WINNEBAGO COUNTY (WREX) — We're digging deeper into a new report that tracked crime in Winnebago County over the last ten years.
A 30-page study shows crime trends in Winnebago County from 2010 through 2019. Overall, crime was down across the county that decade.
But it's important to note, that we saw a major crime spike in 2020, and that record year for violence is NOT included in this report.
But the report does show recidivism rates for the past decade.
More than half of people released from prison were re-arrested within three years.
13 News took a closer look at how the county is using a special program to get to people before they enter the prison system.
In the last decade in Winnebago County, nearly half of the people convicted of a felony were sentenced to probation rather than prison.
But that's not because the county's been soft on crime.
"I think we need to continue the trend of not sentencing non-violent offenders to the Department of Corrections," J. Hanley, Winnebago County State's Attorney, said in a phone conversation.
And the research shows the method makes a difference.
From 2014 to 2017, the data from the study shows 63 percent of people on probation supervision were not re-arrested. That means they're less likely to get re-arrested than people who are sent to prison.
As overall crime dropped between 2010 and 2019, the county's use of diversionary programs has expanded. That includes the Adult Resource Intervention Center, or RIC. It's designed for people on probation, but with a trajectory toward prison, also categorized as medium and high-risk offenders by probation officers.
"I think it is a wonderful resource for our community," Debbie Jarvis, Director of Court Services for the 17th Circuit, says.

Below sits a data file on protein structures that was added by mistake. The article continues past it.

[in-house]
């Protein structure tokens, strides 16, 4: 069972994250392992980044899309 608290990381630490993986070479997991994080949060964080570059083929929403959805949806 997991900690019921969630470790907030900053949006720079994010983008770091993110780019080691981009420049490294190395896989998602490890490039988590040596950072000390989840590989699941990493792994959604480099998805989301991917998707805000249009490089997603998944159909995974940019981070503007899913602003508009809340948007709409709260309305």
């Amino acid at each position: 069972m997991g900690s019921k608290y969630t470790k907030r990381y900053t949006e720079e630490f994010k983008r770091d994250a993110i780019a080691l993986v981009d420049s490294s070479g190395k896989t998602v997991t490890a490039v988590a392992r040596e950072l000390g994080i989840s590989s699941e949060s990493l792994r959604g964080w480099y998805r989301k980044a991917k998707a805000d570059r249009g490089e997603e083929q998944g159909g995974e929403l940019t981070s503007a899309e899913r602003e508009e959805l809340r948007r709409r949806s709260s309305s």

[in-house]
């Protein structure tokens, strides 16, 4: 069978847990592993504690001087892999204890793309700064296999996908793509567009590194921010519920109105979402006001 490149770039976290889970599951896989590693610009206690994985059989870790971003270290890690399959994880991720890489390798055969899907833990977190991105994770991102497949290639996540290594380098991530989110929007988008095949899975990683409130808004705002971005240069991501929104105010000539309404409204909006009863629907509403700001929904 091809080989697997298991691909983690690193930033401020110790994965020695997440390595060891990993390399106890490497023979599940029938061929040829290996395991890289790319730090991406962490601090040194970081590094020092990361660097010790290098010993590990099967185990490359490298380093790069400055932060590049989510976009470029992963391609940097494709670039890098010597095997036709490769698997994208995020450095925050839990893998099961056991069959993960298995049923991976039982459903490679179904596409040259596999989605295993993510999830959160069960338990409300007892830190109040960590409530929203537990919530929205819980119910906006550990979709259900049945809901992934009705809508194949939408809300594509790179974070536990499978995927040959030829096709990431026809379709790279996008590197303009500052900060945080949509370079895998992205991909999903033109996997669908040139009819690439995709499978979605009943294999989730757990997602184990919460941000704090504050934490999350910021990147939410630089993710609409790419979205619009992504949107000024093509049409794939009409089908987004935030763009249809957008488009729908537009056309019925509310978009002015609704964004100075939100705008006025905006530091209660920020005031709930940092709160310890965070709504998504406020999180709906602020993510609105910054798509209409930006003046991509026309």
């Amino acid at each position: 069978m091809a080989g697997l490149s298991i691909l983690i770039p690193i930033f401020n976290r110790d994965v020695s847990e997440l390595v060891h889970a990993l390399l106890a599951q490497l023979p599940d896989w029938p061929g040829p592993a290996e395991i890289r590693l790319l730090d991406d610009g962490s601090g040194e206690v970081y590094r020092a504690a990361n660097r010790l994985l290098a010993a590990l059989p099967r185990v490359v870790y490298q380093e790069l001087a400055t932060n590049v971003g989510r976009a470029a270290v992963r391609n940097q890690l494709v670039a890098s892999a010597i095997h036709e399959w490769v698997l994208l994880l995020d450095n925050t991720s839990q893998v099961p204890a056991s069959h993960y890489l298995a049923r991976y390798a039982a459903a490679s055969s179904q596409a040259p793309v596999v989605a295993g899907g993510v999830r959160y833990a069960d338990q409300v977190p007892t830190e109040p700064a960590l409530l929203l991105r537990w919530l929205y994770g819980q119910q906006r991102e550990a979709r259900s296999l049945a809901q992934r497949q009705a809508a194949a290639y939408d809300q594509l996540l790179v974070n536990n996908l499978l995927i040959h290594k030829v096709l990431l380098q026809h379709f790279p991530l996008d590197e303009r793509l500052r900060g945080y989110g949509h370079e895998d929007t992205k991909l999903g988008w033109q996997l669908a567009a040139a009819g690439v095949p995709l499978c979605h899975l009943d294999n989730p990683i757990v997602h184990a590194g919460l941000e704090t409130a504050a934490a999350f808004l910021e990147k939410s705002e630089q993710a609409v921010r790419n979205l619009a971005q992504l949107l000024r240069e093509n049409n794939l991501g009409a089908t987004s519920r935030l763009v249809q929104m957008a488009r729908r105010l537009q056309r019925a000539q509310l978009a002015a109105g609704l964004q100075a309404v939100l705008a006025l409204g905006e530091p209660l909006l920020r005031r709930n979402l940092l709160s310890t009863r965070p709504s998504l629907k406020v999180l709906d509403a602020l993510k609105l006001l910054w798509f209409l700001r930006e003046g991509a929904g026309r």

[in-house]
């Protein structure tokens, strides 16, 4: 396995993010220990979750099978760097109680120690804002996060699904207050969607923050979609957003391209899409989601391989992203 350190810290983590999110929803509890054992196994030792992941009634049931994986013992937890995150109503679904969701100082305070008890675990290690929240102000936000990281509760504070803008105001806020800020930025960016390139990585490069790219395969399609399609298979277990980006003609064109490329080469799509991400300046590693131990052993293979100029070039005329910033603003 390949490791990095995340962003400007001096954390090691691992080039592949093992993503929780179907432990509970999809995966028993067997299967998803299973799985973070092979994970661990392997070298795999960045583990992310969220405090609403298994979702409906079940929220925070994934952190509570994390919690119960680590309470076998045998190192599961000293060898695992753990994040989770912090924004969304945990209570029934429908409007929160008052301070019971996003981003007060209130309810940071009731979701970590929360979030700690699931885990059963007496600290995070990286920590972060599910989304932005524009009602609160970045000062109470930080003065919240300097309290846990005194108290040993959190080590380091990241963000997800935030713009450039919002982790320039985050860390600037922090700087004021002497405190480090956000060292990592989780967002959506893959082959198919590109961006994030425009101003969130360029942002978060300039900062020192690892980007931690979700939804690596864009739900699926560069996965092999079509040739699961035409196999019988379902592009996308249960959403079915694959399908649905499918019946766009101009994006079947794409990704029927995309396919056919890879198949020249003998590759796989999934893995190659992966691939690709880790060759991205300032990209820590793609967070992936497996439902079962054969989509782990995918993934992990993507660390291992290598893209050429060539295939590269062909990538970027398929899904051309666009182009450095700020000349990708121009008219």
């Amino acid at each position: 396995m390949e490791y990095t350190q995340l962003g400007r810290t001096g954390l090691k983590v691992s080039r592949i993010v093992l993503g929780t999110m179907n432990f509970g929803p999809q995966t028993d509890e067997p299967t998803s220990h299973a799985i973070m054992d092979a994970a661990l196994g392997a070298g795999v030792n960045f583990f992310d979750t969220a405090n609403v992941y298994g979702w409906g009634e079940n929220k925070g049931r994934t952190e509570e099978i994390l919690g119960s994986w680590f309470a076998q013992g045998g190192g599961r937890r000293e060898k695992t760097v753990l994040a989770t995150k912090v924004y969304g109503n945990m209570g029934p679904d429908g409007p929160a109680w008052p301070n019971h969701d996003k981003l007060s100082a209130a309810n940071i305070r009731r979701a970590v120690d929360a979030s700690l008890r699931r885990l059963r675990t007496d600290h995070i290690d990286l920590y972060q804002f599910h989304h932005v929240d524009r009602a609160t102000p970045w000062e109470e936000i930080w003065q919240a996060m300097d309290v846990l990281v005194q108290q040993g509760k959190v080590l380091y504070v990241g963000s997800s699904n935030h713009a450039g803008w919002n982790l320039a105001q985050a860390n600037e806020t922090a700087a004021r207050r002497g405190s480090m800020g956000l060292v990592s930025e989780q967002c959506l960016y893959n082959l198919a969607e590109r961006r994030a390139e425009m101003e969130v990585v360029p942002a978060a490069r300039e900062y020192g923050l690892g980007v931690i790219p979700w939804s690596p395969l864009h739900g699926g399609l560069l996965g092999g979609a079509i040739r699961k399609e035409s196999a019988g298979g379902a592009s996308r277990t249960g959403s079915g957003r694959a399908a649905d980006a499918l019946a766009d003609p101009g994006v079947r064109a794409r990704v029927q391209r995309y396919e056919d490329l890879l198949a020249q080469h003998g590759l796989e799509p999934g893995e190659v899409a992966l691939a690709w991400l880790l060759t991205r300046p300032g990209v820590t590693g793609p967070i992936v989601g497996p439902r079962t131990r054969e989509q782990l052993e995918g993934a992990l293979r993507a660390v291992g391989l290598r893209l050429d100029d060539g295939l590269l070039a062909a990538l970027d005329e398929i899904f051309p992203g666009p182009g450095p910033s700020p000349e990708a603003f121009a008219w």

Jarvis has worked in other communities and says Winnebago County's RIC has 19 treatment programs all under one roof.
"Through the RIC, there is drug and alcohol treatment, anger management, and job readiness programs," Jarvis explains.
But 37 percent of people on probation supervision were rearrested, although half were not for felony crimes. (See above chart) Jarvis says it's not uncommon for people to repeat the program, or find themselves in a different one.
"Sometimes you might not see that immediate result that you're hoping for, but you're planting the seed and hoping that you spurred some different thoughts," Jarvis says.
Currently, all 1,457 places in the program are taken up and all of the spots are filled with residents of Winnebago County. Also, 15 people are on the waitlist.
13 News spoke to Tommy Meeks, who teaches two 13-week classes at the RIC in a program he calls the "Wake Up Group." He focuses on improving the lives of young Black men.
"I try to get them to understand our struggle in this country [and] how it's important for them to be the best citizens that they can be and get out of crime, get out of drugs and become productive citizens," Meeks says. "Getting a job is a big part of what we try to do here."
Meeks echoes what Jarvis and Hanley say, that it's on the people to want to change, but the county has plenty of resources to help.
The programs are paid for by the Public Safety Sales Tax and through probation fees.